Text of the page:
Life Notes

Quick Facts

Number of years in practice: Over 20

Company: Callaway Golf was founded by Ely (pronounced “ee-lee”) Reeves Callaway, Jr. in 1982. In 1992 Callaway Golf became a publicly traded company on the New York Stock Exchange under the symbol ELY. Callaway Golf Company (NYSE: ELY) manufactures and sells golf clubs and golf balls, and sells golf accessories, under the Callaway Golf® and Odyssey® brands worldwide.

Undergrad: Bard College Annandale-on-Hudson, NY (1984) Law school: Loyola Law School Los Angeles (1992) Favorite quote: “Do not permit what you cannot do to interfere with what you can do.” – Coach John Wooden Favorite book: Endurance by Alfred Lansing Hobbies: Spending time with my family (wife Lisa; daughters Noa, 15; and Ivy, 12) and our ever-changing array of pets and livestock. Other hobbies include skiing, hiking, travel, music, food, sports and, yes, even the occasional round of golf. 14 SAN DIEGO LAWYER July/August 2015

Employees: Approximately 1,300 worldwide Legal department: Five attorneys with five support staff Awards and Accolades: Callaway’s founder, Ely Callaway, had two successful careers prior to starting Callaway Golf in 1982. Early in his life, he was in the textile industry, including work as president of Burlington Industries. He then became a successful vintner in Temecula, CA, founding the Callaway Winery. He was in his early sixties when he created Callaway Golf. Mr. Callaway had several simple but long-resonating approaches to the business. First was to deliver “Demonstrably Superior, Pleasingly Different” products and services. Another (which I include in virtually all of my global legal training for the company) was “good ethics is good business.”


IN-HOUSE PERSPECTIVE expectations of our outside advisors, but this model has proven to be successful for me over the years. I am able to handle many legal issues internally. When I call outside counsel, it is because I need to have a true subject matter expert on the topic. When I find attorneys around the world that I can trust and rely on — and who get my need for practical and prompt advice — I tend to be very loyal to them and our relationships often last for many, many years. What practice areas do you typically find yourself engaged in on a regular basis? I am a true generalist. My work covers virtually every aspect of Callaway’s global operations and I typically deal with new issues every day. I lead the company’s domestic contracts department and serve as primary counsel for much of the company’s operations outside of the U.S., including our subsidiaries and distributor channels in Australia, Canada, the Caribbean, China, India, Japan, Korea, Latin America, EMEA and Southeast Asia. A sampling of the areas that I am involved with on a regular basis include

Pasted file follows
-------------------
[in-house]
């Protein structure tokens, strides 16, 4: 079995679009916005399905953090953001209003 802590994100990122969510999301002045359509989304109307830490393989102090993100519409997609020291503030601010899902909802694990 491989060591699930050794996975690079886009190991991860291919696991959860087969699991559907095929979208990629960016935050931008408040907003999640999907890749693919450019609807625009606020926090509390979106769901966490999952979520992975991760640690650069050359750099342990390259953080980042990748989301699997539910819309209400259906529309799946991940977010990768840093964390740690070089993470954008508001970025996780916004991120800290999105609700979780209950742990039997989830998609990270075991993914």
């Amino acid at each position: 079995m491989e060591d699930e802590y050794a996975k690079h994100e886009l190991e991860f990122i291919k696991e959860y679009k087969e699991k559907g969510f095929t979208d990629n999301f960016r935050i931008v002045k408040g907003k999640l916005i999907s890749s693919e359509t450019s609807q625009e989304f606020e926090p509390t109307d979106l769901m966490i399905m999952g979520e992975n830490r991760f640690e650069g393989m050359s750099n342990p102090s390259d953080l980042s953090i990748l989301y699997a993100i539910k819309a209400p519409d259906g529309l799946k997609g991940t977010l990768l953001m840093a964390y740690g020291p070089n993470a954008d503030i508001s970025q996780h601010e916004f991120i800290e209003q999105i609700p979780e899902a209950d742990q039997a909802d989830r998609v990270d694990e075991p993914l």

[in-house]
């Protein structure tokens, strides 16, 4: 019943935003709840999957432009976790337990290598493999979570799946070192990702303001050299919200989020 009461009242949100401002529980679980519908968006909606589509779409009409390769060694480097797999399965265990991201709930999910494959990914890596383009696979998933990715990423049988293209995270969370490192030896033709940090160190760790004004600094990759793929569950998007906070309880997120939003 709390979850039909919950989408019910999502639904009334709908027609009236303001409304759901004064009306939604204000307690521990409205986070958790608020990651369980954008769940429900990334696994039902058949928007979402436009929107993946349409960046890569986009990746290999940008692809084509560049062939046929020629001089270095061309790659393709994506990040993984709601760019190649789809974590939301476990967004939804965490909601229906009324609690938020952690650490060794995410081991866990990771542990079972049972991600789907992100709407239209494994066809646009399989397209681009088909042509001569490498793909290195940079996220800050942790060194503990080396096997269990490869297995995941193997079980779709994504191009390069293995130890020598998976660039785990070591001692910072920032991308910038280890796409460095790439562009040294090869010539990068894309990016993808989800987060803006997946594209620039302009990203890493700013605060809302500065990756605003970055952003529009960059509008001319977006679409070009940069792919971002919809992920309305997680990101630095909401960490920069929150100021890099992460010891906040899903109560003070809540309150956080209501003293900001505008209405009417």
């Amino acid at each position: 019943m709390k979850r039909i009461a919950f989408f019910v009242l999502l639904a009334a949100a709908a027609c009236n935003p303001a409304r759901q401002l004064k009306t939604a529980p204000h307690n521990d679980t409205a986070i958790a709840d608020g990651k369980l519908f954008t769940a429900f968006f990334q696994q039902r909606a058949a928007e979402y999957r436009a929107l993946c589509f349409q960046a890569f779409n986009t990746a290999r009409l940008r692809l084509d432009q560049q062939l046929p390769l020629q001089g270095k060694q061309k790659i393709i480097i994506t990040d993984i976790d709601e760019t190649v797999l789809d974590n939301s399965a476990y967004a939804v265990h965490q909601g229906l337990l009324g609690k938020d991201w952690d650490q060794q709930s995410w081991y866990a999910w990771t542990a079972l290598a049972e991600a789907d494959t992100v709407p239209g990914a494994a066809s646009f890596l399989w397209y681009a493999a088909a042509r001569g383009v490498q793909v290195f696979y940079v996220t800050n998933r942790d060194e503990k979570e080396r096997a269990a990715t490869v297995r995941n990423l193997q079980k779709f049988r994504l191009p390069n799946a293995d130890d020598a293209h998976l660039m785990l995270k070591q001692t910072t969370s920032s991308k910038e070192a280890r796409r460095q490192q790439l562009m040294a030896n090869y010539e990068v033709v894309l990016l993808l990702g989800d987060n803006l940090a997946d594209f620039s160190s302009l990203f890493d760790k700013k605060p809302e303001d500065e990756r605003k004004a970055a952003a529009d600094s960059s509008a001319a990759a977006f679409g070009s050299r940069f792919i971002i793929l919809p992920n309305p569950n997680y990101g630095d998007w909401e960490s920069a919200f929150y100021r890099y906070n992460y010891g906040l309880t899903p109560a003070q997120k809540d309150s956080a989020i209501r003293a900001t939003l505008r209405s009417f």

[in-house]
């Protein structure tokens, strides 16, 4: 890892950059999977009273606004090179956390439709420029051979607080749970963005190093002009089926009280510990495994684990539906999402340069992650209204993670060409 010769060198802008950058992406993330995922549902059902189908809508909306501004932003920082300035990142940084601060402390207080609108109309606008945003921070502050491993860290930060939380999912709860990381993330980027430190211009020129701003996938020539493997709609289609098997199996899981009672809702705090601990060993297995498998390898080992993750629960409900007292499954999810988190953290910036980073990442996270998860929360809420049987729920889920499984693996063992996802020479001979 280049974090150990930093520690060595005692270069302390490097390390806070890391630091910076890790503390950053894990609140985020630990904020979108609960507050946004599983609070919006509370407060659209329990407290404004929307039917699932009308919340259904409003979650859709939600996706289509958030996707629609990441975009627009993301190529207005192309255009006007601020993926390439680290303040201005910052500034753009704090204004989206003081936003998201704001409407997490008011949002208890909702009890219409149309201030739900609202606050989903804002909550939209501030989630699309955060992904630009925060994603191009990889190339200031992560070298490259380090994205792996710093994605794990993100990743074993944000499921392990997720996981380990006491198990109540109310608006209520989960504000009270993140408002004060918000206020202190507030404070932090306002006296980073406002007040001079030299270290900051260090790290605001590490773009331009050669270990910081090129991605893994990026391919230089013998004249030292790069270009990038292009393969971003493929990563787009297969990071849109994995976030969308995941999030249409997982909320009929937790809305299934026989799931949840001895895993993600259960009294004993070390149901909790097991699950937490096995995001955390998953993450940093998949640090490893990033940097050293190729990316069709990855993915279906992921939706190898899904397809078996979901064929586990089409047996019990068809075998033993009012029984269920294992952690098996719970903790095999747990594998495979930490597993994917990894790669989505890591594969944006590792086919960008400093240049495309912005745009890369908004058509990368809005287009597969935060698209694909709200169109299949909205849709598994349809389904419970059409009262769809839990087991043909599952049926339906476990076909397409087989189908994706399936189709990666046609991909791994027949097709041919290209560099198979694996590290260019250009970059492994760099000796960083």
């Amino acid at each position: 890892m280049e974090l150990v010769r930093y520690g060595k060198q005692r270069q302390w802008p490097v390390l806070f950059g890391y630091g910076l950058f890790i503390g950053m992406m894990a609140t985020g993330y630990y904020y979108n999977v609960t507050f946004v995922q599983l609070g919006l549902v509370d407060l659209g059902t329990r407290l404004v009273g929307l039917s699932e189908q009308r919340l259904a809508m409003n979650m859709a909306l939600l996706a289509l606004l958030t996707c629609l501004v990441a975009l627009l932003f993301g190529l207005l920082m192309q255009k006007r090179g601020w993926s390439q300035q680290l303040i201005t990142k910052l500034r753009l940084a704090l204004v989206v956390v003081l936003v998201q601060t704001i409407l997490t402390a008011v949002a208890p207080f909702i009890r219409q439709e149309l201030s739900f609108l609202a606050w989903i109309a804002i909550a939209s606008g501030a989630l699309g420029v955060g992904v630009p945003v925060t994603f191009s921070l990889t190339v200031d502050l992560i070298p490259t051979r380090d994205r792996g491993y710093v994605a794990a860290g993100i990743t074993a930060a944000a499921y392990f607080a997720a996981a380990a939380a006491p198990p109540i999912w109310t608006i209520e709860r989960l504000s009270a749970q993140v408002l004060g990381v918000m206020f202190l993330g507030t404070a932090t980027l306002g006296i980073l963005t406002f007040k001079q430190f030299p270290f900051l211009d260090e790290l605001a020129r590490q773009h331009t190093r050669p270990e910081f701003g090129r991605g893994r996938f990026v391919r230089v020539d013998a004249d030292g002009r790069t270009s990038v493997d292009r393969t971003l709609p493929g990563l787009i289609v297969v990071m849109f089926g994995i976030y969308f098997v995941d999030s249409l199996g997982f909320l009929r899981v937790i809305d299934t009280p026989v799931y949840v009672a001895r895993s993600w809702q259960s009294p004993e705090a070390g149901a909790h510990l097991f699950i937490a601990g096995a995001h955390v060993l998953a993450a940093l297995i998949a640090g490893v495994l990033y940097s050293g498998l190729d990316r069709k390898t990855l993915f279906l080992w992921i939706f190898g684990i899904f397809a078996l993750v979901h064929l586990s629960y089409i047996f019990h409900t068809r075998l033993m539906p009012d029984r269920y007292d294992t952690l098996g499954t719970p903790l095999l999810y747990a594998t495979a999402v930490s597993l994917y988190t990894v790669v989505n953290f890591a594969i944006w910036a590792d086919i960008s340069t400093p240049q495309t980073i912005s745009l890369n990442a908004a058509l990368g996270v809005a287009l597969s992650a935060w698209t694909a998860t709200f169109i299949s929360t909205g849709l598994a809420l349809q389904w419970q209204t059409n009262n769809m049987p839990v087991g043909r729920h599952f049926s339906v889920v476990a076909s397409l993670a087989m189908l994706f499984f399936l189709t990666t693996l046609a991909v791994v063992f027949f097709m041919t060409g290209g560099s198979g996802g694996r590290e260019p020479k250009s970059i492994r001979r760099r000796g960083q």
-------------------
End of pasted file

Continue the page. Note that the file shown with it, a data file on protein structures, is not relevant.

marketing and advertising matters, labor and employment law, corporate compliance and training, competition law, Internet and privacy law, promotions and sweepstakes, pro tour endorsement agreements, corporate financing and credit matters, mergers and acquisitions (and post-acquisition integrations), licensing and brand protection issues, government and regulatory matters, real property transactions and supply chain contracts. I also serve as the secretary and legal counsel for the Callaway Golf Company Foundation. Over the course of my 13 years with Callaway, I’ve drafted and helped negotiate some of the largest and highest profile endorsement and sponsorship agreements in the history of golf, including contracts with Phil Mickelson, Arnold Palmer, Justin Timberlake, Gary Player, Lydia Ko (the current world number 1 ranked woman golfer), Annika Sorenstam and many others. What advice do you have for new lawyers who are interested in working in-house? Starting your career (or working at some point during your career) at a law firm will

www.judicatewest.com Downtown Los Angeles | San Diego | San Francisco | Santa Ana | West Los Angeles

never hurt. One of the best things about law firm work is the variety of different clients and businesses that you will likely become involved with. The diversity of client challenges that a law firm offers is a great building block for the foundation of what it takes to be a valuable in-house attorney. For that matter, having actual business experience can also be a real plus. Prior to going to law school, I worked for many years in the restaurant and entertainment business. The experience that I gained running a business gives me a deeper understanding of the needs and expectations of my business clients. The other important thing to work on is building a network of people that you can turn to for help with a transition in-house. If you have a particular industry that interests you, I recommend networking at industry events — but try to do it as non-obtrusively as possible. Alidad Vakili (alidad.vakili@klgates.com) is a corporate attorney with K&L Gates LLP.